Food miles soar at hospital

EXPERTS say it is vital to cut down on food miles to help save the planet - but for hospital patients at Felixstowe they are soaring.Instead of arriving from 600 yards away, their meals are now travelling 70 miles each day!

EXPERTS say it is vital to cut down on food miles to help save the planet - but for hospital patients at Felixstowe they are soaring.

Instead of arriving from 600 yards away, their meals are now travelling 70 miles each day!

Meals used to be cooked by a chef and his team of four at the kitchens at the Bartlet Hospital on Bath Hill, but now the former convalescent unit has closed, its kitchens have shut, too, and the staff made redundant.

Now it is meals-on-wheels for the patients in Felixstowe Community Hospital with all food prepared by an outside caterer and driven from Cambridge each day - and then heated up at the hospital.

The only food which can be prepared on site is porridge and hot drinks.

But health chiefs have defended the decision to stop cooking meals at the hospital and say it will mean better choice for patients.

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They have refused to say how much the new service will cost compared with the old kitchens, but it is understood to be less.

A spokesman for the Primary Care Trust said: “We've kept staff informed at every stage of the changes at Felixstowe.

“The kitchen staff have done sterling work at the Bartlet and we are grateful for all their hard work.

“The new kitchen at the community hospital has a dishwasher, water heater, freezer and equipment to heat up meals. It is not a professional kitchen.

“Over the next three months we are trialling a company, which is recognised as high quality by other NHS organisations, to provide a wide range of meals for patients at the hospital.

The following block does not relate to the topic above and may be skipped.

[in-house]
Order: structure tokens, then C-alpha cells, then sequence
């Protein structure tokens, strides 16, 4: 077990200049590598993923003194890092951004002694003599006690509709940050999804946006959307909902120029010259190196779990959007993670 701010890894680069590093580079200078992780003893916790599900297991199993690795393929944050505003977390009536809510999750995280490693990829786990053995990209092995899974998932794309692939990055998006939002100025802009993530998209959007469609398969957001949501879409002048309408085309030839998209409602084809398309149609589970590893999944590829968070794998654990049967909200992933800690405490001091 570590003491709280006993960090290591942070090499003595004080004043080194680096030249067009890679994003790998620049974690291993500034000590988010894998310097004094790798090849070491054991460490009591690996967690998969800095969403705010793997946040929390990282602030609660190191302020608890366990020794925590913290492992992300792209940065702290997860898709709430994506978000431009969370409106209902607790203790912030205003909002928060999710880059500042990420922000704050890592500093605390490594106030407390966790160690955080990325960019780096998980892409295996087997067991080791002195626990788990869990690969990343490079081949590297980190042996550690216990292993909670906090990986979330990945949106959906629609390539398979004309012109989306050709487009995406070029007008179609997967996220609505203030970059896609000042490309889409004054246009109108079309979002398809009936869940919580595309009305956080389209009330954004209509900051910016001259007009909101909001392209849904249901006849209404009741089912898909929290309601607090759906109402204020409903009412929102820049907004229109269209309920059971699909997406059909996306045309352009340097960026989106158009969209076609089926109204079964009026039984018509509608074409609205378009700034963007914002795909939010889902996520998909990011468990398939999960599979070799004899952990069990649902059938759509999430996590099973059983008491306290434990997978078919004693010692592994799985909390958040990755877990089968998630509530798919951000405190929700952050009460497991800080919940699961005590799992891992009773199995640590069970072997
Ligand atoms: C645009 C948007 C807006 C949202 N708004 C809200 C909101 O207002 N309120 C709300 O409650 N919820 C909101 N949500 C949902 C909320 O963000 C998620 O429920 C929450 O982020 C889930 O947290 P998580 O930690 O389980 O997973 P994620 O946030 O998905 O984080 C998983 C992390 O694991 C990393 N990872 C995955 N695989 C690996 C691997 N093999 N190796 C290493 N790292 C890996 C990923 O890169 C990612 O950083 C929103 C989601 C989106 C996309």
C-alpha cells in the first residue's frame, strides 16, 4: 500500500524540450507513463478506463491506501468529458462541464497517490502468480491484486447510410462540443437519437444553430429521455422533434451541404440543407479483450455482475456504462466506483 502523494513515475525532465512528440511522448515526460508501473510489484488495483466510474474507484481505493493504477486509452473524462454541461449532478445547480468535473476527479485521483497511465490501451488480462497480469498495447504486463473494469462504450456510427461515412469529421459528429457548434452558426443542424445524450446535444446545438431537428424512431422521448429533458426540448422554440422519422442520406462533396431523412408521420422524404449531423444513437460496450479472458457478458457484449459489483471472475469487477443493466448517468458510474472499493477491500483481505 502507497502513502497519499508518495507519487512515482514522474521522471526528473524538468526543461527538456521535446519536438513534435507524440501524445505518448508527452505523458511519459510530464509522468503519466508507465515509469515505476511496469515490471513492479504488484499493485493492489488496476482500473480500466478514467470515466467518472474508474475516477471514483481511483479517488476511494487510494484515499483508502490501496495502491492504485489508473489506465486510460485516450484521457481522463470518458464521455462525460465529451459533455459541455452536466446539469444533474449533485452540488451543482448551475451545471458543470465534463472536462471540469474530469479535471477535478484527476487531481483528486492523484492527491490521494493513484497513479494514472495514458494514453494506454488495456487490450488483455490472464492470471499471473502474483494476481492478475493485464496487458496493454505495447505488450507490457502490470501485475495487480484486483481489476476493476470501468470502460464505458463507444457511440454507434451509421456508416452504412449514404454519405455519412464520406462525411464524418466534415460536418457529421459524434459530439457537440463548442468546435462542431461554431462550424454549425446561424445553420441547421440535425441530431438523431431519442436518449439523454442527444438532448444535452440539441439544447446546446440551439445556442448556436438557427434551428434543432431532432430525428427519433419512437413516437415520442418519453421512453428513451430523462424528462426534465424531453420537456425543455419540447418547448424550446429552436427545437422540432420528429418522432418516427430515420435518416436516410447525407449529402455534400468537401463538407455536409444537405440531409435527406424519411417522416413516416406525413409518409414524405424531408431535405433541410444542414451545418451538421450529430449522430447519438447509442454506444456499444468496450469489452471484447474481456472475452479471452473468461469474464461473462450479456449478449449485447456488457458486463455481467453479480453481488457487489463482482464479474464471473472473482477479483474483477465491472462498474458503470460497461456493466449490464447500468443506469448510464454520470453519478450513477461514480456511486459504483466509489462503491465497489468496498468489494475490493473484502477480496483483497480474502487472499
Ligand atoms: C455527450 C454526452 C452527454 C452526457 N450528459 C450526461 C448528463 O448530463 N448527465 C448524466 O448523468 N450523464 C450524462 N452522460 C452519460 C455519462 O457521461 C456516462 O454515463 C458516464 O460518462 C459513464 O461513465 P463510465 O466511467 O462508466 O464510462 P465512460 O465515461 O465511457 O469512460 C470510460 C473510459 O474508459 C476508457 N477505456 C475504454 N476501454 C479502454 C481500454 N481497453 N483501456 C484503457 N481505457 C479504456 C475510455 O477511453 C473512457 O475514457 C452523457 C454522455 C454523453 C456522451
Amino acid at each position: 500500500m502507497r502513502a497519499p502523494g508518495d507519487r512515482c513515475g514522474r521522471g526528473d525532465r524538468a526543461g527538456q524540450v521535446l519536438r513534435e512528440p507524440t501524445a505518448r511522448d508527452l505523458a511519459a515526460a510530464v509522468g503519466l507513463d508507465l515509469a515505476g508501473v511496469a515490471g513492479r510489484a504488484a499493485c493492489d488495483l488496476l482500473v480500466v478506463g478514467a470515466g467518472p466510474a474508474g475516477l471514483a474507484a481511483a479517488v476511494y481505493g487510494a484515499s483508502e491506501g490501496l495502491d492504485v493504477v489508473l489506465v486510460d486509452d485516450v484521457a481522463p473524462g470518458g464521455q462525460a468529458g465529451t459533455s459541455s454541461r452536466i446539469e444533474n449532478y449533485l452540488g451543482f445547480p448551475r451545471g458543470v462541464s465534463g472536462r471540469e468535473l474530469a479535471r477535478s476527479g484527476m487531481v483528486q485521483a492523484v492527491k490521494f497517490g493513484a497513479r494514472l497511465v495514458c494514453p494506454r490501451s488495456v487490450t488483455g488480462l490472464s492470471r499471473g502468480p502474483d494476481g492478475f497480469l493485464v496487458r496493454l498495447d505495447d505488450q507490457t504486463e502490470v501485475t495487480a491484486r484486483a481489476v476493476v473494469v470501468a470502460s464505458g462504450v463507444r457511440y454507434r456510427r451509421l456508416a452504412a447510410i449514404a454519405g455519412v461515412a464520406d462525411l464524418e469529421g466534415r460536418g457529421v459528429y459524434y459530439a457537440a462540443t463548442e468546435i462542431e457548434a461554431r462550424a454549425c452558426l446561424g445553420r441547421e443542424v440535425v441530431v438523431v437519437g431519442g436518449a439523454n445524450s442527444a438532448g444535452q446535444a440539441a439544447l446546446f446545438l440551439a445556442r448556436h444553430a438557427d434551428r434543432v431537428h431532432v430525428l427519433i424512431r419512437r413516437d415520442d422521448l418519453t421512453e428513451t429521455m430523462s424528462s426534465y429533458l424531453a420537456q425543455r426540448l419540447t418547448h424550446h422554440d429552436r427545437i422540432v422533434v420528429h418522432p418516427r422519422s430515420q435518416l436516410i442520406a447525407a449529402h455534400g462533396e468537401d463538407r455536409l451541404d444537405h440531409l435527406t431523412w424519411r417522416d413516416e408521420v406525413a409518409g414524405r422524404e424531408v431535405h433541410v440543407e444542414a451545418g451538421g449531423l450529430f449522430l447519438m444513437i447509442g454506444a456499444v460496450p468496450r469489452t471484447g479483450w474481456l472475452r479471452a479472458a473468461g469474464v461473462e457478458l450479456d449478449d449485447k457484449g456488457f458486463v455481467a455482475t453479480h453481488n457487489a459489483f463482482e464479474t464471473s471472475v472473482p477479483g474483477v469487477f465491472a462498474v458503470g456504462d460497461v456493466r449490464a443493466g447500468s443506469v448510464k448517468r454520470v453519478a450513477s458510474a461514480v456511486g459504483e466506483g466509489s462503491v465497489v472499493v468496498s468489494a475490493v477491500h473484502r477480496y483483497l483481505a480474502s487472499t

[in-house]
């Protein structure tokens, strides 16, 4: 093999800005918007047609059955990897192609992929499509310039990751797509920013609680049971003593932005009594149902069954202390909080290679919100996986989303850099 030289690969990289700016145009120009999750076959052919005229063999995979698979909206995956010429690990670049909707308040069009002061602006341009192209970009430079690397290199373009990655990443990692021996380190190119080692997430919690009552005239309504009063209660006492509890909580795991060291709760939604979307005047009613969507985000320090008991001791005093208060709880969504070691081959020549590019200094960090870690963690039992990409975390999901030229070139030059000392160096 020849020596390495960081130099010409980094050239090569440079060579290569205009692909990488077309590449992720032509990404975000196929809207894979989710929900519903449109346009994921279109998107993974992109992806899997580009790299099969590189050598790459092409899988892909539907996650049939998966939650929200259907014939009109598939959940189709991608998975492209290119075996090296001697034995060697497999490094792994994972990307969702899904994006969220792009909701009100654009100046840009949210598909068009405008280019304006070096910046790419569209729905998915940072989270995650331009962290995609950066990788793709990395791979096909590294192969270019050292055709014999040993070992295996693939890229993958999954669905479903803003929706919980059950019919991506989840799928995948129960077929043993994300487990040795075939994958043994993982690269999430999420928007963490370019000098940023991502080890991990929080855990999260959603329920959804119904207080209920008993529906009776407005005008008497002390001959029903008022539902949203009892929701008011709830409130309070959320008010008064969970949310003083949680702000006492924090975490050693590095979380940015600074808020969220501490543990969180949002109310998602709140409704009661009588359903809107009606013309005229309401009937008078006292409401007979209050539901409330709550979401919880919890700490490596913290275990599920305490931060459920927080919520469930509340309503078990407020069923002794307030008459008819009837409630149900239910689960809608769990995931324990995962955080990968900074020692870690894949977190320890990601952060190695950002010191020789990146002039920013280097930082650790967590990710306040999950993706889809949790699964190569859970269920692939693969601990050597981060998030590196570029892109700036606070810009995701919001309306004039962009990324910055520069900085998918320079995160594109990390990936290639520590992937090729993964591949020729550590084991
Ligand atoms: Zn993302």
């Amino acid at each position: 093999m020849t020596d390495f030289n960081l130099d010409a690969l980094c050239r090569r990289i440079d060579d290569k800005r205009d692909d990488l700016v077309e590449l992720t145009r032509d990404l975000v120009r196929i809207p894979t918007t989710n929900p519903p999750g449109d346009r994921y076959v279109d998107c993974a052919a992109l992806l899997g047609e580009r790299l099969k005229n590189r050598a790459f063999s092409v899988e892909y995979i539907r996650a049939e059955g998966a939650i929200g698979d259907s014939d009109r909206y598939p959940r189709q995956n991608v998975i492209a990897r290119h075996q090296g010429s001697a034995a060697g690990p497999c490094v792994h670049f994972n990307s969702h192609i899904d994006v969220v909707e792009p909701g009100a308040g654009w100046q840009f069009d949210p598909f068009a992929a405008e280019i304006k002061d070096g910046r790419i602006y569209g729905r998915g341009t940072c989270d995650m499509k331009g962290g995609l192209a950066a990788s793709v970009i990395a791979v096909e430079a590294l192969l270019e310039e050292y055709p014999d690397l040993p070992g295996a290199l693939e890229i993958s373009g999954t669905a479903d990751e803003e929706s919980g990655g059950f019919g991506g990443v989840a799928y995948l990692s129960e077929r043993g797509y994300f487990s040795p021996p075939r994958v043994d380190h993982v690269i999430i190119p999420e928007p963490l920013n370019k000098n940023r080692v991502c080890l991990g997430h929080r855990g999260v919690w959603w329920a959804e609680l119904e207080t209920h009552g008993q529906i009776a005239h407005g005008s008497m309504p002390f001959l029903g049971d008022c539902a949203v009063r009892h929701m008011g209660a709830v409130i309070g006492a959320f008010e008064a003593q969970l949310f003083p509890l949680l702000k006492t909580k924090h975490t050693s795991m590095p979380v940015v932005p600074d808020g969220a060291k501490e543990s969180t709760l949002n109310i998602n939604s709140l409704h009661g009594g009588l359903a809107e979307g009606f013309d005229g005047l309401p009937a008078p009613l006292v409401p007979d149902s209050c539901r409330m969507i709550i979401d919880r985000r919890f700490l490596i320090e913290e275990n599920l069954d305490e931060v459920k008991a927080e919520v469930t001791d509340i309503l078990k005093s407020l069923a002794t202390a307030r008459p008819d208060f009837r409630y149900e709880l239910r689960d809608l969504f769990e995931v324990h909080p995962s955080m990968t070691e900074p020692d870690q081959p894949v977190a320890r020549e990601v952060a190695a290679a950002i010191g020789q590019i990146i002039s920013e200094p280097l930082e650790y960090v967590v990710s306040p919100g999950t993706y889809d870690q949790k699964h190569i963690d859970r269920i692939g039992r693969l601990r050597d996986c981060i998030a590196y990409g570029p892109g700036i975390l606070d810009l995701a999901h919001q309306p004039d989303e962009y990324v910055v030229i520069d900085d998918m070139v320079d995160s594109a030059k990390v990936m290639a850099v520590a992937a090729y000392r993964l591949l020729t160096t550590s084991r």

“Staff took part in a taste test of this company's food last week and were very impressed with the results, so we are satisfied the quality will be high.

“Meals are cooked to professional standards off-site and will be delivered seven days a week. It will increase the choice of meals on offer.

“Patients with special diets, such as gluten free, low fat or low potassium, will be well catered for. This is a standard practice in many district hospitals, including Ipswich Hospital.”

Jan Rowsell, Ipswich Hospital spokeswoman, said the hospital had been using outside caterers to prepare the food for sometime and there was “a high level of satisfaction”.

“The food is then heated up on the wards which means it can be given to the patients immediately and at the right temperature rather than travelling from kitchens in some other part of the hospital,” she added.

What is best - food cooked for patients on site, or brought in and heated up? Write to Your Letters, Evening Star, 30 Lower Brook Street, Ipswich, IP4 1AN, or e-mail EveningStarLetters@eveningstar.co.uk